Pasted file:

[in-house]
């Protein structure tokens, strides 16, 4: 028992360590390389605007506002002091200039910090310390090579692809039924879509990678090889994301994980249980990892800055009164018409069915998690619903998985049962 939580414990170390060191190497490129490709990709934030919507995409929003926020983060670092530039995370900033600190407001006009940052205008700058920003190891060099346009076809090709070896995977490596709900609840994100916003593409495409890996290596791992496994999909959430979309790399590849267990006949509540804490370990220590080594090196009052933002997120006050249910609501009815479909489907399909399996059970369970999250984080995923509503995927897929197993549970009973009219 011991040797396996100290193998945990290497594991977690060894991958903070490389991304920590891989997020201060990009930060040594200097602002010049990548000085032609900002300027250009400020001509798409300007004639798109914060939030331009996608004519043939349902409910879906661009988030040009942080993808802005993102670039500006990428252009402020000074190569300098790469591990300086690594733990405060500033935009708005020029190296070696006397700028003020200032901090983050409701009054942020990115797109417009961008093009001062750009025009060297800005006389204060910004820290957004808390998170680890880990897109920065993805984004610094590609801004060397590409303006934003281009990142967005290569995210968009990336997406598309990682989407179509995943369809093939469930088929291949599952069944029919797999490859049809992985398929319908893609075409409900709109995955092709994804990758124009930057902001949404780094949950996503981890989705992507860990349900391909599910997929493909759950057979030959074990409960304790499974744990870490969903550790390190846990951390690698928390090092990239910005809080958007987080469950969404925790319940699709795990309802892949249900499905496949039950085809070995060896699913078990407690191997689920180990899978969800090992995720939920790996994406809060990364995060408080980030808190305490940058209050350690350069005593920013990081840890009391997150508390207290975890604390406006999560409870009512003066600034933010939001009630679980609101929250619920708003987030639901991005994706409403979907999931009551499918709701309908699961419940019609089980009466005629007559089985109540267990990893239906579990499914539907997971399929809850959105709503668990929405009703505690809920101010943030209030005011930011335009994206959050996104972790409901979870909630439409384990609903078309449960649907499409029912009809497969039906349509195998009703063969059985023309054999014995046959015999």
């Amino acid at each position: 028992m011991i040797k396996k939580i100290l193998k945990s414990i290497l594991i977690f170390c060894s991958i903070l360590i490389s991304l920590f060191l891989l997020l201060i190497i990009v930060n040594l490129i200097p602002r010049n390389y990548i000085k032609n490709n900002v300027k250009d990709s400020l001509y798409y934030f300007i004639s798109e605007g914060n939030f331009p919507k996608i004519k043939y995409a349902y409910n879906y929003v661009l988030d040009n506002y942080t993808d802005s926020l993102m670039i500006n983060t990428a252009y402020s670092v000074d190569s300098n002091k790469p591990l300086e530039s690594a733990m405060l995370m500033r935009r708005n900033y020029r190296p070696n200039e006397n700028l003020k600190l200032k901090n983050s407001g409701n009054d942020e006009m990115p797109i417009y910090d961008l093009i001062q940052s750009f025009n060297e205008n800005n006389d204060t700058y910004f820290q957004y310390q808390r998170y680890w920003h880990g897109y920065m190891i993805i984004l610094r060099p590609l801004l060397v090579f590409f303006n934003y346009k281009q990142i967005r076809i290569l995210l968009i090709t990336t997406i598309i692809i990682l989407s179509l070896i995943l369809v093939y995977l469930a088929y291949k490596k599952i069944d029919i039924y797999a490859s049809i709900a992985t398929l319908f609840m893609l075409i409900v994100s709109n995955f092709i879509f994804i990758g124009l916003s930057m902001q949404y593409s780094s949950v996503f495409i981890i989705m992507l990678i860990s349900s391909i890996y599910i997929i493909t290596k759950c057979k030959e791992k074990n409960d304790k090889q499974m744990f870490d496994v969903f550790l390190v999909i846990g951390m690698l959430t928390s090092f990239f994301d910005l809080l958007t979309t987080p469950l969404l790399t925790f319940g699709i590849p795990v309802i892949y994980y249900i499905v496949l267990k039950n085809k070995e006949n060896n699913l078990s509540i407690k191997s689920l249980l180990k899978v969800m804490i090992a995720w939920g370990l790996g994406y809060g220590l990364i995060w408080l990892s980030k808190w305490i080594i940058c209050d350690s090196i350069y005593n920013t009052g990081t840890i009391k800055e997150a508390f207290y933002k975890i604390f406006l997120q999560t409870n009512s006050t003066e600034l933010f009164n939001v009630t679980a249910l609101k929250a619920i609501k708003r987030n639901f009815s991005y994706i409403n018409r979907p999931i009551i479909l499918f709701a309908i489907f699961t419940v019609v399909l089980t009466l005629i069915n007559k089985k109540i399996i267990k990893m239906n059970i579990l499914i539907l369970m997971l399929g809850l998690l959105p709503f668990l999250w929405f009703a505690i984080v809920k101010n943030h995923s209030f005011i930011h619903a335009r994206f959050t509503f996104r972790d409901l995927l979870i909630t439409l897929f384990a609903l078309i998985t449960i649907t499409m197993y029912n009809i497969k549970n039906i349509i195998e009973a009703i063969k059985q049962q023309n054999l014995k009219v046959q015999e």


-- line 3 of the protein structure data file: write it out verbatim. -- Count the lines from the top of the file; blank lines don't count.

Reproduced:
């Amino acid at each position: 028992m011991i040797k396996k939580i100290l193998k945990s414990i290497l594991i977690f170390c060894s991958i903070l360590i490389s991304l920590f060191l891989l997020l201060i190497i990009v930060n040594l490129i200097p602002r010049n390389y990548i000085k032609n490709n900002v300027k250009d990709s400020l001509y798409y934030f300007i004639s798109e605007g914060n939030f331009p919507k996608i004519k043939y995409a349902y409910n879906y929003v661009l988030d040009n506002y942080t993808d802005s926020l993102m670039i500006n983060t990428a252009y402020s670092v000074d190569s300098n002091k790469p591990l300086e530039s690594a733990m405060l995370m500033r935009r708005n900033y020029r190296p070696n200039e006397n700028l003020k600190l200032k901090n983050s407001g409701n009054d942020e006009m990115p797109i417009y910090d961008l093009i001062q940052s750009f025009n060297e205008n800005n006389d204060t700058y910004f820290q957004y310390q808390r998170y680890w920003h880990g897109y920065m190891i993805i984004l610094r060099p590609l801004l060397v090579f590409f303006n934003y346009k281009q990142i967005r076809i290569l995210l968009i090709t990336t997406i598309i692809i990682l989407s179509l070896i995943l369809v093939y995977l469930a088929y291949k490596k599952i069944d029919i039924y797999a490859s049809i709900a992985t398929l319908f609840m893609l075409i409900v994100s709109n995955f092709i879509f994804i990758g124009l916003s930057m902001q949404y593409s780094s949950v996503f495409i981890i989705m992507l990678i860990s349900s391909i890996y599910i997929i493909t290596k759950c057979k030959e791992k074990n409960d304790k090889q499974m744990f870490d496994v969903f550790l390190v999909i846990g951390m690698l959430t928390s090092f990239f994301d910005l809080l958007t979309t987080p469950l969404l790399t925790f319940g699709i590849p795990v309802i892949y994980y249900i499905v496949l267990k039950n085809k070995e006949n060896n699913l078990s509540i407690k191997s689920l249980l180990k899978v969800m804490i090992a995720w939920g370990l790996g994406y809060g220590l990364i995060w408080l990892s980030k808190w305490i080594i940058c209050d350690s090196i350069y005593n920013t009052g990081t840890i009391k800055e997150a508390f207290y933002k975890i604390f406006l997120q999560t409870n009512s006050t003066e600034l933010f009164n939001v009630t679980a249910l609101k929250a619920i609501k708003r987030n639901f009815s991005y994706i409403n018409r979907p999931i009551i479909l499918f709701a309908i489907f699961t419940v019609v399909l089980t009466l005629i069915n007559k089985k109540i399996i267990k990893m239906n059970i579990l499914i539907l369970m997971l399929g809850l998690l959105p709503f668990l999250w929405f009703a505690i984080v809920k101010n943030h995923s209030f005011i930011h619903a335009r994206f959050t509503f996104r972790d409901l995927l979870i909630t439409l897929f384990a609903l078309i998985t449960i649907t499409m197993y029912n009809i497969k549970n039906i349509i195998e009973a009703i063969k059985q049962q023309n054999l014995k009219v046959q015999e």